For the second day in a row, the city’s comptroller has released an audit questioning the validity of the city’s education data. And for the second day in a row, political jockeying initially overshadowed the report’s content.
At a press conference this morning, Comptroller Bill Thompson, who is running for mayor, said the audit of testing oversight revealed that the Department of Education had allowed “an environment ripe for cheating.” “We found that the Department of Education has engaged in sloppy and unprofessional practices that encourage cheating and data manipulation,” he said.
But the report did not find new instances of cheating.
The audit focuses on the role played by testing monitors in overseeing the math and English Language Arts, or ELA, tests given to elementary school students in 2008. These monitors, employed by the DOE, make unannounced visits to schools on testing days to ensure that protocols are being followed. Thompson’s audit deems the monitoring system “inadequate.”
The report suggests that the DOE is not thoroughly monitoring its monitors. “DOE does not keep track of the monitors assigned to visit schools and the submission of checklists,” the audit states. It adds that, in many instances, monitors respond to checklist questions that they couldn’t possibly know the answers to — citing a case of a monitor who arrived after the test had begun, but marked “yes” that the tests had been safely stored.
The DOE today shot back, saying that the comptroller’s auditors had not actually witnessed the process they were supposed to be investigating. According to the DOE, of 17 tests the auditors witnessed, none was being monitored.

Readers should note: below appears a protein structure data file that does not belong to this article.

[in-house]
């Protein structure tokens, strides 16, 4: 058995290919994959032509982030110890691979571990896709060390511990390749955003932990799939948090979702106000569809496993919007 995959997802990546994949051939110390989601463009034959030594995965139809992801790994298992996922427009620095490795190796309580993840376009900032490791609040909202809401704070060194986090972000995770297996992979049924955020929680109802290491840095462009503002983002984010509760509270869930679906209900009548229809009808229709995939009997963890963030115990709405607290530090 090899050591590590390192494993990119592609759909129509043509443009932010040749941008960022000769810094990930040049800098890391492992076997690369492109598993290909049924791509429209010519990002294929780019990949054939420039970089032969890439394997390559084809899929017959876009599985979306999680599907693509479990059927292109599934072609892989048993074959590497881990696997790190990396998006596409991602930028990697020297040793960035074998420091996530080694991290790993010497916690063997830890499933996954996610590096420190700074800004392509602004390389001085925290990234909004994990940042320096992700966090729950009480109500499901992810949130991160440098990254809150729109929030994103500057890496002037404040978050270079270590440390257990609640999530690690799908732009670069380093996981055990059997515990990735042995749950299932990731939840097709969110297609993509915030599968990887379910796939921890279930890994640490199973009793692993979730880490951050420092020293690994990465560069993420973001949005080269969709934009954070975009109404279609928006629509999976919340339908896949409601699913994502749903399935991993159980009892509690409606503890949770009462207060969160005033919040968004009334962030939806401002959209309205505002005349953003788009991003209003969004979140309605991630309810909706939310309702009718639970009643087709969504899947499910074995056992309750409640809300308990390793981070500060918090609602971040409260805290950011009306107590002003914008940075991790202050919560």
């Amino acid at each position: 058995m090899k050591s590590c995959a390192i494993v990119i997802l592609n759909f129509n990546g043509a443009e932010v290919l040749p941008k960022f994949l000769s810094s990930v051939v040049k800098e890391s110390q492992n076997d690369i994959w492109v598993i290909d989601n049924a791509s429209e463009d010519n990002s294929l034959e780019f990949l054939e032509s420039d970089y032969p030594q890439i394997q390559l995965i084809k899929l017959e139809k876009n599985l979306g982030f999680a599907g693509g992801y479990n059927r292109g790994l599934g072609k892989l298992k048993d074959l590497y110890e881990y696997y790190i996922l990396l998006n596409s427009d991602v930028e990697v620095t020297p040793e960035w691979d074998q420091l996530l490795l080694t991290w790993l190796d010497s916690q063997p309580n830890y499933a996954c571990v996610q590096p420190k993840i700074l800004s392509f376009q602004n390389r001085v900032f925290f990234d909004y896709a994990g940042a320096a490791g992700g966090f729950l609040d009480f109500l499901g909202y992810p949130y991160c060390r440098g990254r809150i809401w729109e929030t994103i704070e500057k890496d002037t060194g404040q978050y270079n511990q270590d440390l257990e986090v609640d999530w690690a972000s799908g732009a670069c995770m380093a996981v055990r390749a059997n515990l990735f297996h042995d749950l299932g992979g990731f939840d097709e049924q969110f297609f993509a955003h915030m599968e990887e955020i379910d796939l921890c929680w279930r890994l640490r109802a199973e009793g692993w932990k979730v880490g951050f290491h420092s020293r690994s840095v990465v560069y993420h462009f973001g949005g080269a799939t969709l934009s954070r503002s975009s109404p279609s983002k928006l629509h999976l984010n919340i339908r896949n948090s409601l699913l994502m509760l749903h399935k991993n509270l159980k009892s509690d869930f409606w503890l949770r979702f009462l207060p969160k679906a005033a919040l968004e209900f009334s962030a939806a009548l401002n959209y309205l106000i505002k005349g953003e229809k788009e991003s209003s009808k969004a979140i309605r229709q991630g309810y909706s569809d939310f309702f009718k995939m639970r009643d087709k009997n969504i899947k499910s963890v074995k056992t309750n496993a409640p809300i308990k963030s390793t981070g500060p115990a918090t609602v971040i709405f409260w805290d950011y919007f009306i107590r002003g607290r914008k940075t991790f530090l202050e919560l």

“They didn’t follow all the procedures because they were not at the schools as monitors; they were there to assist the Comptroller’s auditors,” said spokesman David Cantor in a statement. (Cantor had been ejected from the comptroller’s press conference.) “The Comptroller also recommends several improvements to the monitoring process that the DOE already implemented in time for the 2009 tests, which he could have seen for himself if he hadn’t declined the DOE’s invitations to do so.”
The audit also highlights the fact that the city no longer uses a particular strategy to detect cheating: erasure analysis, which counts the number of times each student erased a wrong answer and bubbled in a correct one. “The old Board of Education abandoned this practice in 2001 because they determined it was a waste of money,” Cantor said.
But Thompson said erasure analysis should be reinstated. The education department said today it would take Thompson’s suggestion “under consideration.” Currently, the DOE only does a complete review of test scores if it receives allegations of improprieties.
In his audit, Thompson’s auditors performed erasure analysis on a sampling of tests, finding two fourth-grade students whose tests had “an excessive pattern of erasures.” The DOE’s statement said that the audit’s concerns over the two tests were “baseless,” and that the two students had accidentally filled in the wrong row of bubbles.
The department found 13 instances of cheating between 2006 and 2008, according to the audit.